Egypt referendum to be held mid-January
Widely-awaited announcement was made by President Adly Mansour in presence of the 50-member committee which drafted the charter
A referendum on Egypt's draft constitution will be held on Jan. 14-15, Egypt’s interim President Adly Mansour announced on Saturday.
"I call upon you to vote in a referendum on the draft revised constitution on January 14 and 15," interim president Adly Mansour said in a speech to the nation, accompanied by high-ranking officials and those who drafted the new charter.
The new constitution will be the first step in the army's political transition plan that should conclude with parliamentary and presidential elections next year.
Mansour praised the revised draft for its provisions on the "securing of human rights, freedoms and the balancing of powers".
"It is a good start on which to build the institutions of a democratic and modern state," he said.
The widely-awaited announcement was made in the presence of the 50-member committee which drafted the charter, as well as top state officials including Prime Minister Hazem el-Beblawy, his cabinet, members of the Supreme Judicial Council, and representatives of al-Azhar and the Coptic Church, the state news agency reported.
The new constitution was drafted after the interim military-installed authorities suspended the previous charter written under the Islamist Morsi.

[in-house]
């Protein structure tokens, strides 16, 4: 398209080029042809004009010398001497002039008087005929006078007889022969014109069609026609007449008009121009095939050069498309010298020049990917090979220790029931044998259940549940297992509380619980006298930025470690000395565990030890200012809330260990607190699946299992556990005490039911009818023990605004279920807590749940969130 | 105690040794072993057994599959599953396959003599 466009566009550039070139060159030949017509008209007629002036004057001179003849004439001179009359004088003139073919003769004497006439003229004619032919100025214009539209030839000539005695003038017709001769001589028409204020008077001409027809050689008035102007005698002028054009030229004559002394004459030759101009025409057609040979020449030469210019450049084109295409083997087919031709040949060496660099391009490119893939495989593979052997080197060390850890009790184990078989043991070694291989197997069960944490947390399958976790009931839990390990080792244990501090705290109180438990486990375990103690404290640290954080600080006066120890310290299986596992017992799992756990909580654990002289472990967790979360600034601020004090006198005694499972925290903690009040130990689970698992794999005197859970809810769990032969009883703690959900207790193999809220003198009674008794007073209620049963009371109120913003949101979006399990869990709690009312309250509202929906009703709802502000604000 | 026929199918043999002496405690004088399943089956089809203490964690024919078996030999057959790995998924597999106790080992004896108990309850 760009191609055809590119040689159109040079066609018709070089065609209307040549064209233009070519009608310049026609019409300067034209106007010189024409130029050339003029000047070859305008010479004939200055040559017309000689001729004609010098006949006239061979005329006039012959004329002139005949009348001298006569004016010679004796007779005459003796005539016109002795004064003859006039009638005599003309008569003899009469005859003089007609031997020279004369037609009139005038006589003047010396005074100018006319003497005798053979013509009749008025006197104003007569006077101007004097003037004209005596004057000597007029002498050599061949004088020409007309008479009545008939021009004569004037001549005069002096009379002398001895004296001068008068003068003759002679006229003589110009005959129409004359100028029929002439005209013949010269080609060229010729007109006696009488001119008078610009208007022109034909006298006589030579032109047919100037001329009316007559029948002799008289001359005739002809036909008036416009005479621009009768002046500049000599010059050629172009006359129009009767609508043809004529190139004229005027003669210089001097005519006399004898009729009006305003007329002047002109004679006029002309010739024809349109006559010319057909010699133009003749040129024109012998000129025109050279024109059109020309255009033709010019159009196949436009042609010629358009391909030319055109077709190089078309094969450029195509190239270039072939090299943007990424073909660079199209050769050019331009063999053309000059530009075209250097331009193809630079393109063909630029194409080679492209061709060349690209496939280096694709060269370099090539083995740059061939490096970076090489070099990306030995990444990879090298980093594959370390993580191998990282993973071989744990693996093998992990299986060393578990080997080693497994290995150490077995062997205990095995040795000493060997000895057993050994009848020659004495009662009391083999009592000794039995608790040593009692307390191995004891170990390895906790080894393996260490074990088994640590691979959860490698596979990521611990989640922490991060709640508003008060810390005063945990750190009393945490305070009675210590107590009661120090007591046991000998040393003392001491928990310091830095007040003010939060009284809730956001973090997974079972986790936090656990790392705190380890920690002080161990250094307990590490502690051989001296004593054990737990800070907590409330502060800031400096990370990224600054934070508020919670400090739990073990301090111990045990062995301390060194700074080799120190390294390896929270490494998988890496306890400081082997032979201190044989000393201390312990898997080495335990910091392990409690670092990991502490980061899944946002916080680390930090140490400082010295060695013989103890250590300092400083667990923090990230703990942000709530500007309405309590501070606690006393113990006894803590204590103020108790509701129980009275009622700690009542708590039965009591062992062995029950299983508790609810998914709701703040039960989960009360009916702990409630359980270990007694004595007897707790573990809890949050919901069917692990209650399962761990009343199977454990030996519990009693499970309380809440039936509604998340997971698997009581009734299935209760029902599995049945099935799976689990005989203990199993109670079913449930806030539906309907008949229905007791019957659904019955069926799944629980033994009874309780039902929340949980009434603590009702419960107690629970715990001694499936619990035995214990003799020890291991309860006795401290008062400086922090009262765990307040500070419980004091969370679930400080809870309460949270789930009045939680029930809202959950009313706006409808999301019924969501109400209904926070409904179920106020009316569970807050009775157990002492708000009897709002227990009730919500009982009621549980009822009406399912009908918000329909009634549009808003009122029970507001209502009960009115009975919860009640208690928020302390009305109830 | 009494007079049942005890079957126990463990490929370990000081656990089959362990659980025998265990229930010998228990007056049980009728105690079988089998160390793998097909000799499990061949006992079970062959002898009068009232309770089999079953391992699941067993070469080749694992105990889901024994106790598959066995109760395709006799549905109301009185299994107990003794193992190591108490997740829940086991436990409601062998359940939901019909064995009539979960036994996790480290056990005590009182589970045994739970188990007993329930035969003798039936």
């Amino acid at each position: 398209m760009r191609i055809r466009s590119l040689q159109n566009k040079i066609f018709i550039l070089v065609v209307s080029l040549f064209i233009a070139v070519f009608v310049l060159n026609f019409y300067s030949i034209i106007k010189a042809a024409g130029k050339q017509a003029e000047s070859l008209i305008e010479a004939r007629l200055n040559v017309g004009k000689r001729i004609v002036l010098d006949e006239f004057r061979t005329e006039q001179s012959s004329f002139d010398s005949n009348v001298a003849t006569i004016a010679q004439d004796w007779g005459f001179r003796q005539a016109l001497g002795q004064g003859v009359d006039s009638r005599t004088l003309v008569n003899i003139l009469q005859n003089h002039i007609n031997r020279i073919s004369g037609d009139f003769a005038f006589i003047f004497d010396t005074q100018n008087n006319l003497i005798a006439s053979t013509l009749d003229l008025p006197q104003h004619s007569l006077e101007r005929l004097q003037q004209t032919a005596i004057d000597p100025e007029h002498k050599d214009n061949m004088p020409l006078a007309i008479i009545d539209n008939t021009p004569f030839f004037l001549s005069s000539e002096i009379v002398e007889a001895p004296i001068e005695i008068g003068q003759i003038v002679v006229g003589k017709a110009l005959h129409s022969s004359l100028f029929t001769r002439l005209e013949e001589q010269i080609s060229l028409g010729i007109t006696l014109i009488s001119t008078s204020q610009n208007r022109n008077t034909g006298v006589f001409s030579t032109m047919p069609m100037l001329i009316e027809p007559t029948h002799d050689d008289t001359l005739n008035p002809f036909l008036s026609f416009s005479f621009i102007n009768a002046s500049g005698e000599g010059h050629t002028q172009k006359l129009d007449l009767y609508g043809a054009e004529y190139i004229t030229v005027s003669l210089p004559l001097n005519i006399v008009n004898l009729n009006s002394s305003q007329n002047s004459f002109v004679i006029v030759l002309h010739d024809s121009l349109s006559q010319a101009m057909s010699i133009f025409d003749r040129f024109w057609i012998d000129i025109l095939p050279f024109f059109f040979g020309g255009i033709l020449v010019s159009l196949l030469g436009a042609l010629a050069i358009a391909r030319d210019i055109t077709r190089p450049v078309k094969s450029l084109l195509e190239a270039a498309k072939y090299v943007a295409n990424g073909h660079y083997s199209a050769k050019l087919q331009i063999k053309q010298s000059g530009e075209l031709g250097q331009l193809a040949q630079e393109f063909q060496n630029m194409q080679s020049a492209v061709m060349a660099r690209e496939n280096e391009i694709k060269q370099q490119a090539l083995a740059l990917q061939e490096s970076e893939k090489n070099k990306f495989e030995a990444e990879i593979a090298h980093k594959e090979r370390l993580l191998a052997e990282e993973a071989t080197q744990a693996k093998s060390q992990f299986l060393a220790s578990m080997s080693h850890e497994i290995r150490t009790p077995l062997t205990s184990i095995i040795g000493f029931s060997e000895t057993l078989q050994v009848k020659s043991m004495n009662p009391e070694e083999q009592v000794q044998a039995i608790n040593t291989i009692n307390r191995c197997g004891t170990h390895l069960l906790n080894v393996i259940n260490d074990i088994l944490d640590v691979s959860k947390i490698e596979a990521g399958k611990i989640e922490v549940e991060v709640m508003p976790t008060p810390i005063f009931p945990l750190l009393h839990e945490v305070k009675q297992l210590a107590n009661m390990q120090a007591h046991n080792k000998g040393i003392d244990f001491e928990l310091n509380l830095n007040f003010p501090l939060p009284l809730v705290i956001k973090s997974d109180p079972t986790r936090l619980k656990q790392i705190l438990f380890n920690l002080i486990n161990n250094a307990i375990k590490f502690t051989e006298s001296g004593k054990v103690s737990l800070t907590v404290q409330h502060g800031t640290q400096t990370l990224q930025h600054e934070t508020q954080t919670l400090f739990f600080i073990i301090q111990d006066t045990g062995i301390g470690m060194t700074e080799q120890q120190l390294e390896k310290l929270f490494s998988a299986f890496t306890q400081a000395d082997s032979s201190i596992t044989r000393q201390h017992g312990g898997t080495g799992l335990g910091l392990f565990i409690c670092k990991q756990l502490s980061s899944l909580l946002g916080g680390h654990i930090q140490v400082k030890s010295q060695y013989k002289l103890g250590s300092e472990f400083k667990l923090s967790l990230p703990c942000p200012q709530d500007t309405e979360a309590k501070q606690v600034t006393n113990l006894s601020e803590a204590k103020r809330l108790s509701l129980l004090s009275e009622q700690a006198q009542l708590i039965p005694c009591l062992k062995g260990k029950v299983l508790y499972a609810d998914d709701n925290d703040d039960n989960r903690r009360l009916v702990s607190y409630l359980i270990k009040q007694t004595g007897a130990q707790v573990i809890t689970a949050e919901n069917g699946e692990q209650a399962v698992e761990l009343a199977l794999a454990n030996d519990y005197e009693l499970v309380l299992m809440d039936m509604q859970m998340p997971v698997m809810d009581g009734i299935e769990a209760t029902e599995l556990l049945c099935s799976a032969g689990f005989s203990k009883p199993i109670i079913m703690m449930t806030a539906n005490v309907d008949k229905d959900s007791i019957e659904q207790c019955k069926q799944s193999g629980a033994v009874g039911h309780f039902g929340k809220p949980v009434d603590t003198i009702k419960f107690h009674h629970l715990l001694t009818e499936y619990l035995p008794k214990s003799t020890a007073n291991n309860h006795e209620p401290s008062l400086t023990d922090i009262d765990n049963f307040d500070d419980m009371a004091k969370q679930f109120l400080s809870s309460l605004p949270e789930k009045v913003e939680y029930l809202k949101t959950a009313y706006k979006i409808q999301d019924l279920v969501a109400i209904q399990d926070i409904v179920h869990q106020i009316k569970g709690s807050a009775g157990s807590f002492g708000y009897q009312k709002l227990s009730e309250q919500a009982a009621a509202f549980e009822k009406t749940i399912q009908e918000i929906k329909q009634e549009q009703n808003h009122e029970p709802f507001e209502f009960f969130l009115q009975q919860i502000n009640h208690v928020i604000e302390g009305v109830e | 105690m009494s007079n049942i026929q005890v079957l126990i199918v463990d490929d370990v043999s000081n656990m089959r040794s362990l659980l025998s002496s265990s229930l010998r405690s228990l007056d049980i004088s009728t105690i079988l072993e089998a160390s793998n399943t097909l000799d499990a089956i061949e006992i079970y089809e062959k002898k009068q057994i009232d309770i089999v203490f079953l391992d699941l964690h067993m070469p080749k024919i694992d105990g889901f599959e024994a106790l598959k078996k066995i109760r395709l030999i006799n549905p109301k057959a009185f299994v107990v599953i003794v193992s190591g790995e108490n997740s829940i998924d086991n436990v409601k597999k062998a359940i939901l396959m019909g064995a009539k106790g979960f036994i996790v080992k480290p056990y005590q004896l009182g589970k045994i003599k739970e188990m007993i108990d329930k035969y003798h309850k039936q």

Egypt's first democratically elected president was ousted by the army on July 3.
Government officials said last week that the referendum could be held in the middle of January. But controversy arose last week when the president reportedly met with his consultants to discuss what he saw as “errors” in the draft charter awaiting to be put to a national vote, sources told an Egyptian daily newspaper.
Following the news, Amr Moussa, the chairman of the 50-member panel, defended the document.
Speaking to the Associated Press, Moussa said the draft constitution guarantees democracy and freedoms.
“This is a constitution that answers to the requirements of the 21st century,” he said. “The constitution is very clear on democracy and freedoms.”
Critics of the draft constitution contend that is has given the military special status by allowing it to bring civilians before military tribunals.
But Moussa defended the powers given to the military, saying Egyptians must stand behind the military.
“The armed forces are widely respected and are being attacked. They lose soldiers and officers every day,” Moussa said. “There is a consensus that we are going through very dangerous circumstances. The army is under attack and we all have to stand firm behind it.”
The draft also removes Islamist-inspired provisions written into the Egyptian constitution approved in a referendum last year while President Mohammad Mursi was still in office.
The Islamist Anti-Coup Alliance organizes regular protests demanding Mursi’s reinstatement that often set off clashes with security forces and opponents of the deposed president.